Bloomberg Businessweek offers an alternative take on the analysis of cash flows, both from the business’ and the investor’s points of view. Their methodology of reporting statements of cash flows provides investors with a more natural way to analyze the ways in which cash flows from investors, into and out of business activities, and then hopefully back to investors. The result is a cash flow statement which, while not perfect, allows investors to more easily differentiate between cash flows from investors and back to investors.
Companies report their cash flows in three categories: Cash from Operations, Cash from Financing, and Cash from Investing. The sum of these three categories becomes the Net Change in Cash, which is the bottom line for cash accounting and almost impervious to manipulation. The indirect method of cash flow reporting starts with the bottom-line accrual number (i.e., net income) and adjusts those accruals into cash. The direct method, which is less common, reports the cash flows themselves.
To summarize, Harper believes it is important for prospective investors in a company to differentiate between cash flows from investment into a company, those from operations, and ultimately those coming back to investors. Although this is possible to glean from traditional cash flow statements, the standard format does not lend itself well to this type of analysis. Therefore, Harper advises investors to reclassify as reported cash flows to reflect a more natural schema.
Reclassifying cash flows would normally be a huge inconvenience because different businesses report their cash flows differently. Also, nearly every financial data and news outlet disseminates cash flow statement information in the standard format. However, Bloomberg Businessweek actually does much of this work for you in that their site reclassifies cash flows a-la David Harper. The effect is that Businessweek has made the bottom line of the Cash Flow Statement far easier to interpret.
See the example for Samsung Electronics:
For the most part, Bloomberg’s rendition of the cash flow statement can be read like any other statement. As in typical cash flow statements, the example reports net income as a top-line item. Also, as in a typical cash flow statement done in the indirect method, depreciation/amortization/depletion is reported for comparison of EBITDA and Operating Cash Flow; this comparison allows us to adjust Net Income from an accrual to a cash based accounting method. And finally, the bottom-lines of the main ‘buckets’ (e.g., Cash from Operations, Cash from Investing, and Cash from Financing) work like they do in every other statement: the sum of which will get you to Net Change in Cash (less Foreign Exchange Rate Adjustments). However, Bloomberg make two key adjustments that can simplify our analysis of from and to whom cash flows by:
- Reclassifying certain types of cash flows; and,
- Creating additional ‘buckets’ which stand-alone in the sense that they can be used to make sensible adjustments to operating cash flow and thereby arrive at a more natural understanding of from and to whom cash flows. In this example these buckets include “Total Debt Issued”, “Total Debt Repaid”, and “Total Dividend Paid”.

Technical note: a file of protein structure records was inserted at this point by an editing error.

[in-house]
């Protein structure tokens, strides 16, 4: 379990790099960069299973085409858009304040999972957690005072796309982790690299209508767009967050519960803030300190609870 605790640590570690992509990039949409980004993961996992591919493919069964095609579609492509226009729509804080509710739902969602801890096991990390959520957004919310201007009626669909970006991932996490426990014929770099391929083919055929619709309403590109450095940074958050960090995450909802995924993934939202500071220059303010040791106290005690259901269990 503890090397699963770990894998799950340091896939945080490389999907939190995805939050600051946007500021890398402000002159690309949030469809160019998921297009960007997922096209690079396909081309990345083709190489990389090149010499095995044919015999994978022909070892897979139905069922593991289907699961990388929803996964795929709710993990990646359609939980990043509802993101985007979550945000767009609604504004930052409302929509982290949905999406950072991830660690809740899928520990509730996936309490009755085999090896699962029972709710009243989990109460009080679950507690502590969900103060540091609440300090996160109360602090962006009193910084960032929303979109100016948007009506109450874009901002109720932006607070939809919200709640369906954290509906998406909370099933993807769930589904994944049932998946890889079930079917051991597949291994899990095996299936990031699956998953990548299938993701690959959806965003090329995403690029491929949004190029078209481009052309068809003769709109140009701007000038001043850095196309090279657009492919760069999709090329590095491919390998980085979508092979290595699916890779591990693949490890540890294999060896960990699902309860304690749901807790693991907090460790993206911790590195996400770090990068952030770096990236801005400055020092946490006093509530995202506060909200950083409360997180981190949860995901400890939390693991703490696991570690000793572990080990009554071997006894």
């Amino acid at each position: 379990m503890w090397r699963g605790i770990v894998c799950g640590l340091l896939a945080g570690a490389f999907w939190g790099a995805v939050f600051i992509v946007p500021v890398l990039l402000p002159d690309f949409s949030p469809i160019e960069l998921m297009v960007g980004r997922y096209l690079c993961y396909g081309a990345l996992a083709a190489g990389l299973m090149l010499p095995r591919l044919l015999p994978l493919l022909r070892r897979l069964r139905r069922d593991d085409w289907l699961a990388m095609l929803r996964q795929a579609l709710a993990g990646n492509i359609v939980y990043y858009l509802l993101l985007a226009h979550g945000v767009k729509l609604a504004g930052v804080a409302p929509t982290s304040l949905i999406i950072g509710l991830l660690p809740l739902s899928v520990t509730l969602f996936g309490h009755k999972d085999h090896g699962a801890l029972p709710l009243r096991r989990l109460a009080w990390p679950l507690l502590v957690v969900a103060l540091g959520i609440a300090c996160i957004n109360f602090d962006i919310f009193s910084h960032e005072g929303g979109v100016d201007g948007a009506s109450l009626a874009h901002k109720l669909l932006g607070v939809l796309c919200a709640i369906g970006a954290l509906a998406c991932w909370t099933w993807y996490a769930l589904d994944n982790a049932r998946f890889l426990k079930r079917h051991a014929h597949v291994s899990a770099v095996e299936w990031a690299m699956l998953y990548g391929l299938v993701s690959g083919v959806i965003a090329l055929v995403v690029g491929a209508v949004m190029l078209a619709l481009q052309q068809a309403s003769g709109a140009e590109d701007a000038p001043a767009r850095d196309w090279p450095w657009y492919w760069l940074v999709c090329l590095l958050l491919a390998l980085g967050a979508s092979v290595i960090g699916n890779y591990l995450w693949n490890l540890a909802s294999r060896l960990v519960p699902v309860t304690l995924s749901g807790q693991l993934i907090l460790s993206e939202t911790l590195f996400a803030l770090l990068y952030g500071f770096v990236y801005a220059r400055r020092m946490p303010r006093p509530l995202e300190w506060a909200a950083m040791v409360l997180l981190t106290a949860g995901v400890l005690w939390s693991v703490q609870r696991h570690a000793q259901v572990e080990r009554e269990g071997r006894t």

For example, cash flows from operations include line items (e.g., gains/losses from sales of assets or investments) which are typically included in the investing section. While assets sales may not the core of Samsung’s business, they do reflect cash flows from business activities and are likely to recur. In the case of banks and financial institutions, we certainly need to include these kinds of flows as an operating activity.
While cash flows from investing activities loses asset and investments sales/purchases, it retains those activities, like sales of PP&E, which are not likely to recur as result of standard business operations, and therefore more like the lay-person’s concept of an “investment/divesture activity”.
Businessweek further partitions changes in debt as well a dividends paid as separate line items, items which are usually lumped together in the investments section. These are important distinctions in terms of natural cash flows to and from investors (as well as the business itself). For example, a firm can issue a lot debt which would causes the bottom line (free cash flows) to grow even though this doesn’t represent cash that can be returned to investors on any kind of long-term basis. Other financing activities stand alone because they likely represent financing from internal and/or B2B activities rather than financing to and from debt and shareholders.
Cost of debt (i.e., interest payments) is the only element missing from this picture of a company’s cash flows. This figure is usually included in the Net Income, which is reconciled in the Income Statement. Adjustment to Interest Charges are sometimes made in the Operating Cash Flows section, although I believe interest is more closely linked to capital structure and should therefore be reclassified as a Cash Flow from Financing. Businessweek, for all they got right, does not offer a convenient method by which to analyze interest in the Cash flow Statement. I believe that Operating Cash Flow before Interest Charges and after Capital Expenditures (i.e., Free Cash Flow before Interest Charges) is the closest anyone can come to an algorithmic estimate to a firm’s pure ability to churn out cash from its core operations.
Finally, we return to the bottom-line, which in any cash flow statement, is net change in cash. Except in this case, we can learn a lot more about how the company got there in a much shorter span of time.
Good work Bloomberg, and thank you David Harper!